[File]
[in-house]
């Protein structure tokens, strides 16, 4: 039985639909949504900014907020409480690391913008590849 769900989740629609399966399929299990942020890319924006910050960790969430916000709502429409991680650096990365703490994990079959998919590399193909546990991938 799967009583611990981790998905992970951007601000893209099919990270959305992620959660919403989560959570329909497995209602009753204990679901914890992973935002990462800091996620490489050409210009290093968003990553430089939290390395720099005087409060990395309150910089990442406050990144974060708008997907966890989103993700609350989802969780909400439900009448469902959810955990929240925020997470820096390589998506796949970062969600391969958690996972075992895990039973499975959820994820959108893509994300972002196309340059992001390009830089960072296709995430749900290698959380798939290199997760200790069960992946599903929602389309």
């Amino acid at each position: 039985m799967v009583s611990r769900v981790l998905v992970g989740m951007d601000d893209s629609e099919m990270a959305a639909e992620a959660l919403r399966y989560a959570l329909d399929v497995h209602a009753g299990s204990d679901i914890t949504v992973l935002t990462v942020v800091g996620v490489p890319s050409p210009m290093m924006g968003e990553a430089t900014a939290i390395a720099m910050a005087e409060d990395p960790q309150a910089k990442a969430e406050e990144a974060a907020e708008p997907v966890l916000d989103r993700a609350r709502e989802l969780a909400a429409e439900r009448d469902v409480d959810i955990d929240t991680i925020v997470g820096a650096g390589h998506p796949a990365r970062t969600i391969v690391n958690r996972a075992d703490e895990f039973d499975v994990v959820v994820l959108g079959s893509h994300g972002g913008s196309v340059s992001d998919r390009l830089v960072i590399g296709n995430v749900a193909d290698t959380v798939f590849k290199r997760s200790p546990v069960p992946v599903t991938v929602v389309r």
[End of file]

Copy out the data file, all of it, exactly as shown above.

[in-house]
């Protein structure tokens, strides 16, 4: 039985639909949504900014907020409480690391913008590849 769900989740629609399966399929299990942020890319924006910050960790969430916000709502429409991680650096990365703490994990079959998919590399193909546990991938 799967009583611990981790998905992970951007601000893209099919990270959305992620959660919403989560959570329909497995209602009753204990679901914890992973935002990462800091996620490489050409210009290093968003990553430089939290390395720099005087409060990395309150910089990442406050990144974060708008997907966890989103993700609350989802969780909400439900009448469902959810955990929240925020997470820096390589998506796949970062969600391969958690996972075992895990039973499975959820994820959108893509994300972002196309340059992001390009830089960072296709995430749900290698959380798939290199997760200790069960992946599903929602389309």
């Amino acid at each position: 039985m799967v009583s611990r769900v981790l998905v992970g989740m951007d601000d893209s629609e099919m990270a959305a639909e992620a959660l919403r399966y989560a959570l329909d399929v497995h209602a009753g299990s204990d679901i914890t949504v992973l935002t990462v942020v800091g996620v490489p890319s050409p210009m290093m924006g968003e990553a430089t900014a939290i390395a720099m910050a005087e409060d990395p960790q309150a910089k990442a969430e406050e990144a974060a907020e708008p997907v966890l916000d989103r993700a609350r709502e989802l969780a909400a429409e439900r009448d469902v409480d959810i955990d929240t991680i925020v997470g820096a650096g390589h998506p796949a990365r970062t969600i391969v690391n958690r996972a075992d703490e895990f039973d499975v994990v959820v994820l959108g079959s893509h994300g972002g913008s196309v340059s992001d998919r390009l830089v960072i590399g296709n995430v749900a193909d290698t959380v798939f590849k290199r997760s200790p546990v069960p992946v599903t991938v929602v389309r």